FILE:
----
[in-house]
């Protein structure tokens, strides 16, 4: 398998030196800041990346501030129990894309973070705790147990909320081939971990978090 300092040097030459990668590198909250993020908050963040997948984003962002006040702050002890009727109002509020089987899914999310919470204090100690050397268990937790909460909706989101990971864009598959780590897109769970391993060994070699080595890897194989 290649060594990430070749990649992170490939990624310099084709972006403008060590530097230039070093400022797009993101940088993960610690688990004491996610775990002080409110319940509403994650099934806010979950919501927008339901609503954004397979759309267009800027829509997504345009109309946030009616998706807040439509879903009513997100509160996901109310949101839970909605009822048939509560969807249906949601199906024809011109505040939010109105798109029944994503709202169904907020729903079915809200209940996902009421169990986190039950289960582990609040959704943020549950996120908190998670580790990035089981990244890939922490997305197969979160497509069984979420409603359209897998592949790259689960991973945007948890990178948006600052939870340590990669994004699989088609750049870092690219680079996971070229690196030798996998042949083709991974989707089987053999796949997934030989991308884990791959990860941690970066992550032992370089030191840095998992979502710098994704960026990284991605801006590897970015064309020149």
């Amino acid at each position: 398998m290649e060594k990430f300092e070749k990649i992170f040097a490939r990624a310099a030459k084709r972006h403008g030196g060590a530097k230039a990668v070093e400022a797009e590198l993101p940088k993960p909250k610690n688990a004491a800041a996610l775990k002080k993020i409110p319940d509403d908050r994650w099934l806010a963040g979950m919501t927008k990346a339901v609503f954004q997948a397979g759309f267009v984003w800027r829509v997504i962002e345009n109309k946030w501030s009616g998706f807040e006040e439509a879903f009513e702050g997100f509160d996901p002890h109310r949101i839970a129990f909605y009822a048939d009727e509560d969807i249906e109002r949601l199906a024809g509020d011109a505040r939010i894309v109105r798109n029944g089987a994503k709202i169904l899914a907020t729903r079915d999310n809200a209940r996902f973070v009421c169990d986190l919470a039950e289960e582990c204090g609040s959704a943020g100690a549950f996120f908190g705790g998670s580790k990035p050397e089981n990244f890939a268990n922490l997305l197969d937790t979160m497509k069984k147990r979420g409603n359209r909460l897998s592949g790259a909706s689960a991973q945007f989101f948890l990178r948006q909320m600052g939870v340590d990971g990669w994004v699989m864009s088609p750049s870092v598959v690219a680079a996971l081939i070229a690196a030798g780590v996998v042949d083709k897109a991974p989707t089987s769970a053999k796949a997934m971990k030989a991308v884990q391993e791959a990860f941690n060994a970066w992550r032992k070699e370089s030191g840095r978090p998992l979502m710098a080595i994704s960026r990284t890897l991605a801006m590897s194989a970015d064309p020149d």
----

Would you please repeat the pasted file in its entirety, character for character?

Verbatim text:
[in-house]
């Protein structure tokens, strides 16, 4: 398998030196800041990346501030129990894309973070705790147990909320081939971990978090 300092040097030459990668590198909250993020908050963040997948984003962002006040702050002890009727109002509020089987899914999310919470204090100690050397268990937790909460909706989101990971864009598959780590897109769970391993060994070699080595890897194989 290649060594990430070749990649992170490939990624310099084709972006403008060590530097230039070093400022797009993101940088993960610690688990004491996610775990002080409110319940509403994650099934806010979950919501927008339901609503954004397979759309267009800027829509997504345009109309946030009616998706807040439509879903009513997100509160996901109310949101839970909605009822048939509560969807249906949601199906024809011109505040939010109105798109029944994503709202169904907020729903079915809200209940996902009421169990986190039950289960582990609040959704943020549950996120908190998670580790990035089981990244890939922490997305197969979160497509069984979420409603359209897998592949790259689960991973945007948890990178948006600052939870340590990669994004699989088609750049870092690219680079996971070229690196030798996998042949083709991974989707089987053999796949997934030989991308884990791959990860941690970066992550032992370089030191840095998992979502710098994704960026990284991605801006590897970015064309020149």
């Amino acid at each position: 398998m290649e060594k990430f300092e070749k990649i992170f040097a490939r990624a310099a030459k084709r972006h403008g030196g060590a530097k230039a990668v070093e400022a797009e590198l993101p940088k993960p909250k610690n688990a004491a800041a996610l775990k002080k993020i409110p319940d509403d908050r994650w099934l806010a963040g979950m919501t927008k990346a339901v609503f954004q997948a397979g759309f267009v984003w800027r829509v997504i962002e345009n109309k946030w501030s009616g998706f807040e006040e439509a879903f009513e702050g997100f509160d996901p002890h109310r949101i839970a129990f909605y009822a048939d009727e509560d969807i249906e109002r949601l199906a024809g509020d011109a505040r939010i894309v109105r798109n029944g089987a994503k709202i169904l899914a907020t729903r079915d999310n809200a209940r996902f973070v009421c169990d986190l919470a039950e289960e582990c204090g609040s959704a943020g100690a549950f996120f908190g705790g998670s580790k990035p050397e089981n990244f890939a268990n922490l997305l197969d937790t979160m497509k069984k147990r979420g409603n359209r909460l897998s592949g790259a909706s689960a991973q945007f989101f948890l990178r948006q909320m600052g939870v340590d990971g990669w994004v699989m864009s088609p750049s870092v598959v690219a680079a996971l081939i070229a690196a030798g780590v996998v042949d083709k897109a991974p989707t089987s769970a053999k796949a997934m971990k030989a991308v884990q391993e791959a990860f941690n060994a970066w992550r032992k070699e370089s030191g840095r978090p998992l979502m710098a080595i994704s960026r990284t890897l991605a801006m590897s194989a970015d064309p020149d």